Soy is a symbol in the gentrification debate. And when it replaces the fried pastelitos stuffed with beef, crispy to stones, and tacos smothered in pico de gallo sold on the street or in Dominican restaurants, then the transition will sadly be complete.

Gentrification is a dirty word around town, particularly here in New York. The real culprit? Dutch trader Peter Minuit.

Featured in the Huffington Post. To continue reading, click here.


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Tuesday, January 10, 2017

Another Generation is Already 'Woke'

My love for words was shared with just over a dozen high school students from around the city in a college readiness program this past year as they wrote essays about who they are, who they would like to become, and why they would like to travel to far off places like Chicago and Maine for their education. My role was to help them understand--no challenge them--to discover the power of language, of description, and organization to elevate their writing.

Some are first generation New Yorkers with roots in West Africa, South America, and the Caribbean, while others are African-American. All are heading off to college this fall, a first for many in their families. These teenagers translate language and popular culture for their elders and are often caught between the old world of traditions brought over from...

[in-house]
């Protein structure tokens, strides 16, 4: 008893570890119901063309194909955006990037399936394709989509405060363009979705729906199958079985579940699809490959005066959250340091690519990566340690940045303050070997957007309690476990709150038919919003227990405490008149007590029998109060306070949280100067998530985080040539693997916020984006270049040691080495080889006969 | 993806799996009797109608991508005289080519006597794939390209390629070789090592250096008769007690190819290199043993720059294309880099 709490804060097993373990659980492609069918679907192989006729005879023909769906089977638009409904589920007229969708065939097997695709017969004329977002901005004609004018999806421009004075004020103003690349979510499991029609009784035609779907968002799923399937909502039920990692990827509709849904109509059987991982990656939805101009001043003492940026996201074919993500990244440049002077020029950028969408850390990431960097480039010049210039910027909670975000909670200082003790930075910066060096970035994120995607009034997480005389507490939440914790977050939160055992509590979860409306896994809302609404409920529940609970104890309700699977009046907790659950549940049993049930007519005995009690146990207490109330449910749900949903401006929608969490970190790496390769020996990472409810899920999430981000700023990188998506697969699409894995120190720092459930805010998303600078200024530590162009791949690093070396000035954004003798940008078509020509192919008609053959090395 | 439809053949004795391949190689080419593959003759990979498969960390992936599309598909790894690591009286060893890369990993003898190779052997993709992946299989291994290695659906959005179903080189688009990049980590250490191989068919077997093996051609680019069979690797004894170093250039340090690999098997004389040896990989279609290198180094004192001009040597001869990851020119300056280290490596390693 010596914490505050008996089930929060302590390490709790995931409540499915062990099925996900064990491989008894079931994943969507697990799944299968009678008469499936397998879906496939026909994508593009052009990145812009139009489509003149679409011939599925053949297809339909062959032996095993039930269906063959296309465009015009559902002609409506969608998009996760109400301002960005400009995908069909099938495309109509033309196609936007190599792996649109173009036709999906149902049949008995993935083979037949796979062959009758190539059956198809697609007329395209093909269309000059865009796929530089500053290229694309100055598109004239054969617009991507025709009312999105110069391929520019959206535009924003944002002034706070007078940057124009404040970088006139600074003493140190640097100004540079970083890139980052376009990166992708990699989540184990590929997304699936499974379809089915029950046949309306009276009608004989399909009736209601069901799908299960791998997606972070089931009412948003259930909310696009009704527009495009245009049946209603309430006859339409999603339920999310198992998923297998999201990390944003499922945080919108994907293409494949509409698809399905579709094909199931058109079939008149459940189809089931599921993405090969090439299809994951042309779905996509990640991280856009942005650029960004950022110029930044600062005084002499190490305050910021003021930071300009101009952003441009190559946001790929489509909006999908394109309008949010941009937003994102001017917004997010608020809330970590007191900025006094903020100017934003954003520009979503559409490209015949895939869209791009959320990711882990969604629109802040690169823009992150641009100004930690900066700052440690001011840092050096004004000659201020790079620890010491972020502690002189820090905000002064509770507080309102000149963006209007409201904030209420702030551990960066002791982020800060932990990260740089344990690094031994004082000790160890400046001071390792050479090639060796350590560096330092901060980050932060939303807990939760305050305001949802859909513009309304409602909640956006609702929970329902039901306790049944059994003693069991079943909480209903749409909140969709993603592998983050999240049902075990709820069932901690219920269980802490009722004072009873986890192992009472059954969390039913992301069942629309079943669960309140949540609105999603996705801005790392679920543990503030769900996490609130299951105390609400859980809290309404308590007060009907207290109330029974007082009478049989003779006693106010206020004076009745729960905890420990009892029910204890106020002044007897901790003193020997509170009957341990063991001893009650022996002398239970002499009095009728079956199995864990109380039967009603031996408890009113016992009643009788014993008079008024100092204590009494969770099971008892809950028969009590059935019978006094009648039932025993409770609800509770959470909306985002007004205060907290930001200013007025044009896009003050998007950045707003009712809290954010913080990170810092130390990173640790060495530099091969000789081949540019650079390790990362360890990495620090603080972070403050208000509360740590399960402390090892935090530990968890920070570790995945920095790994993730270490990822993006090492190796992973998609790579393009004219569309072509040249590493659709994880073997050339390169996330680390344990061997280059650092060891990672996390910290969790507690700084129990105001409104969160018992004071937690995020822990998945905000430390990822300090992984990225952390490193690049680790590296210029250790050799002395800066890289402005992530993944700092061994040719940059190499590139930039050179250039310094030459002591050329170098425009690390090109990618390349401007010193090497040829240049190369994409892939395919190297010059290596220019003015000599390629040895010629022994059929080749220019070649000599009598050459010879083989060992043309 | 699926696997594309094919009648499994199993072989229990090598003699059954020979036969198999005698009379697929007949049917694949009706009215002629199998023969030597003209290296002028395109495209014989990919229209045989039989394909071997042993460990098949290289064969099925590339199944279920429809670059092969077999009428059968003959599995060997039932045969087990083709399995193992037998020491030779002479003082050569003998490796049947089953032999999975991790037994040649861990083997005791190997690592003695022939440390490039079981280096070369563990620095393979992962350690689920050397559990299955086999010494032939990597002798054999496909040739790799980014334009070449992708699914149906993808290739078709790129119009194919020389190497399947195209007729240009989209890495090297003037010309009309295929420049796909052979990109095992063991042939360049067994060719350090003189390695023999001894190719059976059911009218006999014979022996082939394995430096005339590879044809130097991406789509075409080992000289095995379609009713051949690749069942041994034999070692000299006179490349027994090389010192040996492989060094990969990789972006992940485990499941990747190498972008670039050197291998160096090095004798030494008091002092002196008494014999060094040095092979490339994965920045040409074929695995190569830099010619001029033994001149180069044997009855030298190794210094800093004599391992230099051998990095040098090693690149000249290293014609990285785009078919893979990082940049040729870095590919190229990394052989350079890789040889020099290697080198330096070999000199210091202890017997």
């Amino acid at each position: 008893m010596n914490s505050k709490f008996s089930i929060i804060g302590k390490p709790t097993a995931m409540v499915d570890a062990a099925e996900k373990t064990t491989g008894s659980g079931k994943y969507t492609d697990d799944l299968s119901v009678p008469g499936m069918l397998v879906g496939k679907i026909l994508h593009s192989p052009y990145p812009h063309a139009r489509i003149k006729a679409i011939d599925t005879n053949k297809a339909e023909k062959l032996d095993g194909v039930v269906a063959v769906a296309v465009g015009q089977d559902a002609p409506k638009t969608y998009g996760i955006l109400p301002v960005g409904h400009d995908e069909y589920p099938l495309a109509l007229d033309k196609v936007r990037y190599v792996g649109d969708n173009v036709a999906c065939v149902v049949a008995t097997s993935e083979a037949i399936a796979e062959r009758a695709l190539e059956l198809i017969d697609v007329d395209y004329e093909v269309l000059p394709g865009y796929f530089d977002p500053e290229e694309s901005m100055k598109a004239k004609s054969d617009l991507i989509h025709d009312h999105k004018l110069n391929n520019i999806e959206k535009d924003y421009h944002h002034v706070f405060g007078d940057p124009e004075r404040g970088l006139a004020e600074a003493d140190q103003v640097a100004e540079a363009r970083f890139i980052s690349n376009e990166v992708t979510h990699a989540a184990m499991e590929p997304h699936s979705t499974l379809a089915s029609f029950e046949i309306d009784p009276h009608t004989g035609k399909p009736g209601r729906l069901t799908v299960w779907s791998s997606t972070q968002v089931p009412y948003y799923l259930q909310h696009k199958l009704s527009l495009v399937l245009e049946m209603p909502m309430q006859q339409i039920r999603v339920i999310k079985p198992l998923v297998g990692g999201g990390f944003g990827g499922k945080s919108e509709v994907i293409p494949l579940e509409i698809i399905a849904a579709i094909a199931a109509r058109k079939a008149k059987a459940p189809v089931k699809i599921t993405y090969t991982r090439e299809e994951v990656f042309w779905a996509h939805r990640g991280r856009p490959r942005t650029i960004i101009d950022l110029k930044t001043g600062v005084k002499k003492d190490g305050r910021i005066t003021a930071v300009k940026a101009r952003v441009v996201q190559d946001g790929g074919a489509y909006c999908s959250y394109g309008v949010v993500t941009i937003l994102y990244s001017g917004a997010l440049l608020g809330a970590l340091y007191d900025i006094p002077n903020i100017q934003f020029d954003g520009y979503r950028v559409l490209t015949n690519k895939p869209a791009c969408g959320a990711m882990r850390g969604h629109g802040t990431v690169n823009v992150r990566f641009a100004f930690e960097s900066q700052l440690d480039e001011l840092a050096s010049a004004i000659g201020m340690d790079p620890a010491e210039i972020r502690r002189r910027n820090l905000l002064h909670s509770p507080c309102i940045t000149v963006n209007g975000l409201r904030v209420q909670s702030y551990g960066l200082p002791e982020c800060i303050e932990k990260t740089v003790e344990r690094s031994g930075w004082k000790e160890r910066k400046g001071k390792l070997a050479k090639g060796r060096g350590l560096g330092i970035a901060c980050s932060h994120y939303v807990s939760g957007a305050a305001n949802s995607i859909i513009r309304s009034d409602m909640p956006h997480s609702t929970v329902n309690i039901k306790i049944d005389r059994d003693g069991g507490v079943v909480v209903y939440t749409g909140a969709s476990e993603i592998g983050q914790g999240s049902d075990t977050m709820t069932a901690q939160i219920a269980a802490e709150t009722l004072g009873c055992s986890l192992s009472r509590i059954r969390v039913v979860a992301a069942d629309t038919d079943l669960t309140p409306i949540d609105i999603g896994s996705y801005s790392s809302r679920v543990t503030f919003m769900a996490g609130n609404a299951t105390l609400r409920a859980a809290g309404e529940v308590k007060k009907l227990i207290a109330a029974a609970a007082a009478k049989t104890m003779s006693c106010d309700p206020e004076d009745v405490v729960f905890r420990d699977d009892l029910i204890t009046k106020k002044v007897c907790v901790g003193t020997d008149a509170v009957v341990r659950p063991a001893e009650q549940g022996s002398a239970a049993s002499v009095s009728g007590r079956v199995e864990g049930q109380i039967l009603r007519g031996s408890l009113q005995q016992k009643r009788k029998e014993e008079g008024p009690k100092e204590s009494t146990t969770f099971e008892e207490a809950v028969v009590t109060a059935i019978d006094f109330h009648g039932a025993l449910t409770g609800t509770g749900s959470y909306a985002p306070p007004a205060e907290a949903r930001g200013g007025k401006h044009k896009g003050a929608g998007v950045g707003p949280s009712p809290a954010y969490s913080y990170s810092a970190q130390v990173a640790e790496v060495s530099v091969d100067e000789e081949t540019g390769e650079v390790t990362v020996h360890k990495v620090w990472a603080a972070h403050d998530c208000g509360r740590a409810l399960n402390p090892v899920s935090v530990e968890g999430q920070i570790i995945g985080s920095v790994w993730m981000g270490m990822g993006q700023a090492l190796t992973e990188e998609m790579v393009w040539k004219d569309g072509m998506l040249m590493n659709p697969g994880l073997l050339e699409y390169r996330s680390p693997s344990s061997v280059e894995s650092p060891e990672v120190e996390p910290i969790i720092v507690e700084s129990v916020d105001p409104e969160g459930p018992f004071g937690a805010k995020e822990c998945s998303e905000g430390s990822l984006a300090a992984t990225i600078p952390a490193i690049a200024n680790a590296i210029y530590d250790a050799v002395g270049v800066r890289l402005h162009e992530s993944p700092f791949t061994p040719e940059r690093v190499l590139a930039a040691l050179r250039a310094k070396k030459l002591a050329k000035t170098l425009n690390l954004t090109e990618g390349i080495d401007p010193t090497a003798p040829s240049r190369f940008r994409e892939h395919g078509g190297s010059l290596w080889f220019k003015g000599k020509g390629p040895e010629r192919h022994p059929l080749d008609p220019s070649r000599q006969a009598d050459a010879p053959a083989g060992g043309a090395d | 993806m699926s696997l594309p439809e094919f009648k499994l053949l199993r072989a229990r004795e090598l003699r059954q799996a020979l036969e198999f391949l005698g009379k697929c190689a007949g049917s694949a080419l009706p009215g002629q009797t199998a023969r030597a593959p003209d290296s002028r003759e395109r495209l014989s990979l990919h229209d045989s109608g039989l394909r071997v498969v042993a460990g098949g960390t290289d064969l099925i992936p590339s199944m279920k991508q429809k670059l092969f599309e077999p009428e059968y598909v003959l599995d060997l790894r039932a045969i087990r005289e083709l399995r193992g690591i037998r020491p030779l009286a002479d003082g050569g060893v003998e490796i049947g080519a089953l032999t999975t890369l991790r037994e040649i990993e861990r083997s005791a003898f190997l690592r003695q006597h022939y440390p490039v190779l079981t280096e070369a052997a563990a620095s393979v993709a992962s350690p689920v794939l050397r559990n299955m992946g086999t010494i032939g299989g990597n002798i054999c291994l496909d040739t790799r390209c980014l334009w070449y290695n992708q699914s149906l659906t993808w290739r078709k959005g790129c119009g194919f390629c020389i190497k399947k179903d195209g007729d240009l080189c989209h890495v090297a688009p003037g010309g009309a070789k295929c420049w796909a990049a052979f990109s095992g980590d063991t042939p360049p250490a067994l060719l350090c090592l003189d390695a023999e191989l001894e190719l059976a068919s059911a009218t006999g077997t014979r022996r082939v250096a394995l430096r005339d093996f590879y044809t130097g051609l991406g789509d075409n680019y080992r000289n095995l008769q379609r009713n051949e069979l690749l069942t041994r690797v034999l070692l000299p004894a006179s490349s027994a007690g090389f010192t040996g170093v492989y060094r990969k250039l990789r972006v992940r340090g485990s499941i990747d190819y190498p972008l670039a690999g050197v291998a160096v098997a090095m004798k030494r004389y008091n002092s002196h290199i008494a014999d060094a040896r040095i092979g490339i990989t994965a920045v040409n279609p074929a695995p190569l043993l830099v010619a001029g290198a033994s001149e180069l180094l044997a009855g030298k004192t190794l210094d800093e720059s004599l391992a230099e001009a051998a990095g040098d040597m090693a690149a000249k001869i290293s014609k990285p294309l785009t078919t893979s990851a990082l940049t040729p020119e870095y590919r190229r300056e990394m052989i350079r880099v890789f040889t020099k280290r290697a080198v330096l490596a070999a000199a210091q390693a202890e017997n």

Featured in The Huffington Post. To continue reading, click here: http://www.huffingtonpost.com/entry/another-generation-is-already-woke_us_586c72ede4b068764965c54b




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Tuesday, January 03, 2017

Every Gift of Flowers Tells a Story: Two Lives Remembered in East Harlem

The building looked familiar on Christmas Day but then again, buildings in every housing development across New York City look the same. But this one in East Harlem - also known as Spanish Harlem or El Barrio - is different.

More than a decade ago, before chain stores, fashionable restaurants, co-ops, and new high-rise buildings replaced tiny eateries, crumbling buildings, local bars, and methadone clinics, I was introduced to Pepè and Margo who lived in the Carver Houses.

And this is where I found myself, delivering a hot meal and gift to seniors in East Harlem as a volunteer with Citymeals on Wheels, looking up at the windows of the apartment where they once lived.
To commemorate the lives of those most of us don’t see, here is a story of two people I met and wrote about, a long time ago.

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Friday, November 11, 2016

NYPL: Bridging Our Stories: Mike Saab

Meet Mike Saab, second generation owner of C-Town on Broadway in the upper Manhattan neighborhood of Inwood. In this conversation for The New York Public Library's oral history project covering Washington Heights and Inwood, Mike talks about what it takes for a supermarket to survive with his competition from supermarkets and bodegas in the neighborhood, a nearby Target that undercuts his prices, and online competitors including Whole Foods and Trader Joe's.

His secret? Customer service.



Mike and his cashiers and floor managers make it their business to know their customers, some who have been shopping at C-Town for decades. When it comes to the elderly, they've learned their names and routines, likes and dislikes, and offer a helping hand in putting away groceries and opening jars and bottles. And when they don't turn up on their regular visit, Mike  calls or sends someone to check on them.

You'll also learn about how food preferences and prices have changed in Inwood over the years, from basic carbs and Krasdale products to organic and gluten-free items, and from standard pet food to organic selections for the four-legged members of the family.